Ratafia de coings

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On a day when I had to brave bitter, driving rain to fill up the bird feeders, because even in those conditions tiny garden birds were queueing up hoping for food, and R decided that it was time to break out the Winter Pimms, I decided to bottle some sunshine. If I’m honest, guilt came into it too: I told you a couple of weeks ago that I’d post this recipe, and I’ve been promising R that I’d deal with the European Quince Mountain ever since it began accumulating in the kitchen. So I hunted out the recipe and some Kilner jars, acquired vodka and sugar, and set to work.

The basic proportions are roughly these:

2 large quinces
1 cup of sugar (I use unrefined caster sugar)
2 cups of vodka (any kind will do).

A cup is generally taken to be 240ml, so each of these jars began by receiving half a litre of vodka and a cup of sugar. I scrubbed my quinces clean, cut each of them into eight chunks, and then blitzed them – peel, pips and all – in the food processor. I should say at this point that “large” is a highly relative term – my quinces are big enough that I was only able to get rid of two per jar (as per the recipe), but you may need more. What you want is for the liquid to be full of minced quince, in a container large enough to allow for vigorous shaking. The quinces will oxidize, but don’t worry about that – it doesn’t spoil the flavour, and it adds to the colour.

Once you’ve shaken the jars well, to dissolve the sugar and mix everything up, put them in a cool, dark place. Shake them every other day for a couple of weeks, and then once a week for at least another month. When you’re too desperate to try the result to wait any longer, strain the mixture and bottle the liquid. I generally strain it twice: first through a fine sieve , which removes most of the quince, and then again through an unbleached coffee filter to take out as many small particles as possible. This is time-consuming, and you’ll go through a lot of filters because they block up quite quickly, but I think it’s worth it to get a good result. You’ll arrive at a beautiful amber liquid which looks crystal-clear – though over time (if your quince vodka lasts that long) a layer of sediment will still appear in the bottom of the bottle. You can either re-filter it if you’re fussy, or simply pour it very carefully to leave the sediment behind, as I did today.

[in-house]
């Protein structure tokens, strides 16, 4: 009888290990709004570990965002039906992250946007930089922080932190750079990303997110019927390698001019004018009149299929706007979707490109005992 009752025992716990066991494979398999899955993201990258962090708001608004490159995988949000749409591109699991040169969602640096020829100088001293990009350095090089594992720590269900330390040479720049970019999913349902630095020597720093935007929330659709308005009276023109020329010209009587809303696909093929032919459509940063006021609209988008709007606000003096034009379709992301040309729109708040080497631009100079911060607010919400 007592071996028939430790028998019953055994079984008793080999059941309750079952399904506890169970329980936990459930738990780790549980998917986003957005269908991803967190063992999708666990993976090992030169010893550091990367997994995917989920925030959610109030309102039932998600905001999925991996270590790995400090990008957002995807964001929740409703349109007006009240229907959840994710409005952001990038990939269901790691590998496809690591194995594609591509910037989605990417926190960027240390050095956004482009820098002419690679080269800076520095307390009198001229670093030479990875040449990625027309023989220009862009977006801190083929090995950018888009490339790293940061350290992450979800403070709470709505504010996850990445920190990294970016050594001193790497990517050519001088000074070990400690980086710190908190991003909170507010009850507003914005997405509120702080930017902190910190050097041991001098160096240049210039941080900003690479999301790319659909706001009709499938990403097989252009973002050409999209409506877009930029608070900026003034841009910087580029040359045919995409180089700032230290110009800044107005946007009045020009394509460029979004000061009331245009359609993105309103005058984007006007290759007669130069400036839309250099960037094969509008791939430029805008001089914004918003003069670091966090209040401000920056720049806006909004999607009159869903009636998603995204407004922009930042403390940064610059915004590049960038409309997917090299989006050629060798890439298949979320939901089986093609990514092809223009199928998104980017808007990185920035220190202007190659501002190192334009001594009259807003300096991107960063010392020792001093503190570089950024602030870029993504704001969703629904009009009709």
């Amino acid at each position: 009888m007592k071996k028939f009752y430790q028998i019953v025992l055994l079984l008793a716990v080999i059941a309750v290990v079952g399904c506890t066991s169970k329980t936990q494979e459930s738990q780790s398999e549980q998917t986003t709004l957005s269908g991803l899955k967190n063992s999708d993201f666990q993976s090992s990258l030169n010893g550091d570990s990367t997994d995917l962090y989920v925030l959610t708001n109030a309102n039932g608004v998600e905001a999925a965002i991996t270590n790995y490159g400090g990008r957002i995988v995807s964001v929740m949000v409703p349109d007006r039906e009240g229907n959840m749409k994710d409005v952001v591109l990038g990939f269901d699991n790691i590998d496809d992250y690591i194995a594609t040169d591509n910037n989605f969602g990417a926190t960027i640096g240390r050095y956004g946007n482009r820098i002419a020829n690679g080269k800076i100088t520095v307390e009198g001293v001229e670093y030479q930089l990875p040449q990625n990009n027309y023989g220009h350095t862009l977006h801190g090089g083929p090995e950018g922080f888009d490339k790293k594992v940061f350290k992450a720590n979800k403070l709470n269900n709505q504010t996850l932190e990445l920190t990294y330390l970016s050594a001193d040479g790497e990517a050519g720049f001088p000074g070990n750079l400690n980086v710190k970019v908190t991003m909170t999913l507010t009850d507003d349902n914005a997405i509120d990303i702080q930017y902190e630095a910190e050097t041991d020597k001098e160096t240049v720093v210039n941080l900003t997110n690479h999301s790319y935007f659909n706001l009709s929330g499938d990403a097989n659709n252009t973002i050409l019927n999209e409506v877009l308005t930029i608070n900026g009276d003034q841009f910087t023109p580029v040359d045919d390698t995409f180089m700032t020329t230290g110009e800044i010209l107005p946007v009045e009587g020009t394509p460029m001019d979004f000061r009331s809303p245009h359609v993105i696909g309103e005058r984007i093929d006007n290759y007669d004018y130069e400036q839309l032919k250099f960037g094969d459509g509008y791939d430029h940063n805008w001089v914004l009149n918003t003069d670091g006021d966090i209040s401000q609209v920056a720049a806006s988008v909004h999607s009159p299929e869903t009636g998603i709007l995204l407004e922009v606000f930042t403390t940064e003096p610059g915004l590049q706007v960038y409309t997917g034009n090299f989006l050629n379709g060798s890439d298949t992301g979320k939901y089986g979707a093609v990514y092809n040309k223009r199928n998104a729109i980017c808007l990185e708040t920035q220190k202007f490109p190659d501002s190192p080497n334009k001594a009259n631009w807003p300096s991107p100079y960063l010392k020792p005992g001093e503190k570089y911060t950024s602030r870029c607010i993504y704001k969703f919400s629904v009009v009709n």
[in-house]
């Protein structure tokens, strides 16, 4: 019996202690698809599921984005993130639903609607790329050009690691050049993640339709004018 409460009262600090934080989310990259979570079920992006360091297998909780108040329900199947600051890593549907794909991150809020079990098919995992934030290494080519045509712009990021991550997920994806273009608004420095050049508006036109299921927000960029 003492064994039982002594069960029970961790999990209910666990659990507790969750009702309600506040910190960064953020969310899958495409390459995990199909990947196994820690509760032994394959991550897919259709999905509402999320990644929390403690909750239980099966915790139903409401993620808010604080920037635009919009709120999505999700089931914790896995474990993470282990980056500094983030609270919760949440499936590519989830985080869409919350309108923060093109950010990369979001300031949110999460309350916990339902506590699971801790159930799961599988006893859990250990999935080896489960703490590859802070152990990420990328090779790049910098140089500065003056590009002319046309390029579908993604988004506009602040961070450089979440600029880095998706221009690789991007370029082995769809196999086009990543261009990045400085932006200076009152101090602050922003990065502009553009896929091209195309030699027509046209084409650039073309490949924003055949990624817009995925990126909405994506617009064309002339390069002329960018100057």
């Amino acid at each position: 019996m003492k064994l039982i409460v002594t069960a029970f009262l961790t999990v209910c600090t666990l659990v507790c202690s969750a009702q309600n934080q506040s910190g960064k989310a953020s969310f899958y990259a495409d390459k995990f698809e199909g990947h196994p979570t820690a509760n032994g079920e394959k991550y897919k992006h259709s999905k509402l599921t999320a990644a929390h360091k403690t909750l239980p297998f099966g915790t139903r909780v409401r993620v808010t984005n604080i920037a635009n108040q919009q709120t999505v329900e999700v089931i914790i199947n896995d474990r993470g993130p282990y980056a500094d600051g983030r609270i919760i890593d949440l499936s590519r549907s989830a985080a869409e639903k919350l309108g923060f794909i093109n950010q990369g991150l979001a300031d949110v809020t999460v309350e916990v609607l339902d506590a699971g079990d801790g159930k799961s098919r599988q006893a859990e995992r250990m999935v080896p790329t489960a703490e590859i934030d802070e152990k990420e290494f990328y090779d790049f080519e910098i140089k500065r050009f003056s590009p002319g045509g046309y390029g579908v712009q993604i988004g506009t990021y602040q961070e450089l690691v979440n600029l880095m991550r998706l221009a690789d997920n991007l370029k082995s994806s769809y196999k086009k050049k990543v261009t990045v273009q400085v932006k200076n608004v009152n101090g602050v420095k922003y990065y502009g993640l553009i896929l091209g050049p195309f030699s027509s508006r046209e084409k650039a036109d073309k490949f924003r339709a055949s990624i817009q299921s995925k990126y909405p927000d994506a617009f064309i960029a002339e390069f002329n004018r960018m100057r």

This is a pretty forgiving substance; the bottle that I unstoppered today for the purposes of this photo came from a batch that was set to steeping five years ago, but that I only remembered to strain, bottle and label in February 2014. Since that time it has been in my stash of potions under the stairs, and I’m happy to report that, despite the sediment in the bottle, the liquid in the glass was delicious. (Having said that, in the same year a friend of mine made some that fermented, due to an unusual level of natural yeast in the fruit, so it may be worth carefully releasing the lid of the jar every now and then, in case there’s pressure building up.)

We generally serve this as a liqueur, but a small measure mixed with prosecco also makes a lovely cocktail.